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A recent missile test by India has sparked discussions among experts regarding its potential impact on the country’s strategic arsenal. According to Matt Korda of the Federation of American Scientists, India’s successful test of a Multiple Independently Targetable Re-entry Vehicle (MIRV) equipped Agni-V MKII intercontinental ballistic missile (ICBM) earlier this year raises questions about the future of India’s submarine-launched ballistic missile (SLBM) program.

MIRV technology allows a single missile to carry multiple warheads, each capable of hitting a separate target. This development in India’s ICBM program suggests potential advancements in its SLBM technology as well.

India’s current K-5 SLBM is estimated to have a range similar to the Agni-V land-based missile (around 5,500 km). While it’s unclear if the K-5 will incorporate MIRV technology, the upcoming K-6 SLBM, based on the Agni-VI ICBM Concept, is expected to have a significantly longer range exceeding 8,000 km. This extended range would bring a large portion of the globe within striking distance of Indian submarines.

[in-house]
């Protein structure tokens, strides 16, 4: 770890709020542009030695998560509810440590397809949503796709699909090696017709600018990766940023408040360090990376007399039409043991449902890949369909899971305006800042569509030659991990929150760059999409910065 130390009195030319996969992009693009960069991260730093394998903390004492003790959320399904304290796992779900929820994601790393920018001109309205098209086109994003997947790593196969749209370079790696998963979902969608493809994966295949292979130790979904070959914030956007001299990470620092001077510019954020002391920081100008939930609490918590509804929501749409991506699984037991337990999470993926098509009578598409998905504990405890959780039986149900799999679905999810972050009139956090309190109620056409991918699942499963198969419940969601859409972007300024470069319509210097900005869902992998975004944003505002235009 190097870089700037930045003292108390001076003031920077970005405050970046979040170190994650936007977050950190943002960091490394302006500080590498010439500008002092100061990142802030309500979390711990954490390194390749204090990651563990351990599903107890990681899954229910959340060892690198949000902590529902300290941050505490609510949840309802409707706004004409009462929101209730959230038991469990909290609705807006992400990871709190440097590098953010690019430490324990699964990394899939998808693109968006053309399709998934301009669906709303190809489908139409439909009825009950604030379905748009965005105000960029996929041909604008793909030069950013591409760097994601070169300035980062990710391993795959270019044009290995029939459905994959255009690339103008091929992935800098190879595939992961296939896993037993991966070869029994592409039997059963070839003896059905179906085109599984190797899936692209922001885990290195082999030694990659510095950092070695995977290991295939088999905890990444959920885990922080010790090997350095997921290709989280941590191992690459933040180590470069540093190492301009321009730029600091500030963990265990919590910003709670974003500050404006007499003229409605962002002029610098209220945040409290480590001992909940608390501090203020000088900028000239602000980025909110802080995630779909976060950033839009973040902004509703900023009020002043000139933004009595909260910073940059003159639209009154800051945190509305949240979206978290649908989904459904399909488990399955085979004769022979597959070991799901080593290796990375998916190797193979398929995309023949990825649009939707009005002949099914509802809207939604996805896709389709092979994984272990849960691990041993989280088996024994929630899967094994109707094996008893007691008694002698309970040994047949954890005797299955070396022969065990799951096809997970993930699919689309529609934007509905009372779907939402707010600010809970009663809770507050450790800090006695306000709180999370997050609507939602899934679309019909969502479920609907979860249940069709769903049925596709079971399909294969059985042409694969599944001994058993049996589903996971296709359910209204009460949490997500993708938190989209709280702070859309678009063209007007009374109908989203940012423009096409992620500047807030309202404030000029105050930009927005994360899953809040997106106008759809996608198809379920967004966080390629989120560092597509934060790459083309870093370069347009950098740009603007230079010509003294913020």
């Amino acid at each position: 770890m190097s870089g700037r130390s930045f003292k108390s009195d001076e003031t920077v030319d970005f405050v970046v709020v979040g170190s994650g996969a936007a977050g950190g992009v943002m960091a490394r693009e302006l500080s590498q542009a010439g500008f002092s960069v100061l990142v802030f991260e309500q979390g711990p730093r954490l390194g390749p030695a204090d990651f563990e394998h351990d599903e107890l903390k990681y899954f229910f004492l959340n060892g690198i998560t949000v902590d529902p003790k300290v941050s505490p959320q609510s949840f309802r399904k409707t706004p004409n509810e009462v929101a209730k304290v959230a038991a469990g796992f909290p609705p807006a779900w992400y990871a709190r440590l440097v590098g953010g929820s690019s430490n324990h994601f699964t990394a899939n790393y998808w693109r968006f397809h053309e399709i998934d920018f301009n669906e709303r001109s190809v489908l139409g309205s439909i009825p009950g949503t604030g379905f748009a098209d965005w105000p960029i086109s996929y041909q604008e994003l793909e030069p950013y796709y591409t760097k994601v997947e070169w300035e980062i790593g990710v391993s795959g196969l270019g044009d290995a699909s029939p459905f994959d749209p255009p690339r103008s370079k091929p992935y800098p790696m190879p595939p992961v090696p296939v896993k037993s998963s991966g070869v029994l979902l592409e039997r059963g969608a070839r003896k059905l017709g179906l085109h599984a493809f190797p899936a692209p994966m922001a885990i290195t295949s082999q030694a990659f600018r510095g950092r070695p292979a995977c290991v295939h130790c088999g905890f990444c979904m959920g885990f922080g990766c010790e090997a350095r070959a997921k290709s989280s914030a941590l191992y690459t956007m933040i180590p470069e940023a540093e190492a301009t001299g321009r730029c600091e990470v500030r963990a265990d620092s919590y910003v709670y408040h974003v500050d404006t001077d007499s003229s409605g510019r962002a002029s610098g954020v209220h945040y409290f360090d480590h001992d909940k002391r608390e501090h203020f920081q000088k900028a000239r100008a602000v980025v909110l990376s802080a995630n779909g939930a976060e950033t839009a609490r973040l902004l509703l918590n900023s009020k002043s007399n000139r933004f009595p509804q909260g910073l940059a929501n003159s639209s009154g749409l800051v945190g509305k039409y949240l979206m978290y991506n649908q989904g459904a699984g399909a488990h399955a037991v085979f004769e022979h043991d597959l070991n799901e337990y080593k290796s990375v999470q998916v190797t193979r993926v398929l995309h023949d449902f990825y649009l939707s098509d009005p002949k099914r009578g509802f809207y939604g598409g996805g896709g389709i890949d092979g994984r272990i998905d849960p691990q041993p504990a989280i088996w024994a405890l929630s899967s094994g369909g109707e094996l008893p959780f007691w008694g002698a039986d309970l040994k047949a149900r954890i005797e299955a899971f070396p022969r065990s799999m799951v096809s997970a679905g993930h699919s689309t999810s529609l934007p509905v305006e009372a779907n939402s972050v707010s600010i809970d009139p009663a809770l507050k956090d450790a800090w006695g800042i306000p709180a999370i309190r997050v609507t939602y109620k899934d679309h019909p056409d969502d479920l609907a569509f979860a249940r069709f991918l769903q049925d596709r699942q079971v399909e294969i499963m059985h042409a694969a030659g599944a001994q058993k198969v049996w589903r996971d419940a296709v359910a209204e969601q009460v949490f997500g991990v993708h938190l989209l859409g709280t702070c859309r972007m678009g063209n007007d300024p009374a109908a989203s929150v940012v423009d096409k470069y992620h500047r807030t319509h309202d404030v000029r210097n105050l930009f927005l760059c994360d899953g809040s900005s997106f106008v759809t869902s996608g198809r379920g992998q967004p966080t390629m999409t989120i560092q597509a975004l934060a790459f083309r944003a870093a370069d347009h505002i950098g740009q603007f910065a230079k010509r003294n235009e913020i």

Experts speculate that India’s DRDO (Defence Research and Development Organisation) might be developing even more advanced SLBMs like the K-7 and K-8, potentially pushing the range beyond 10-12,000 km. This theoretical capability would allow India to launch SLBMs from anywhere in the world, reaching any target.

The development of such long-range missiles with MIRV capability could significantly alter the strategic landscape in the region and beyond. It’s important to note that these are speculations, and the actual capabilities of future Indian SLBMs remain to be seen.

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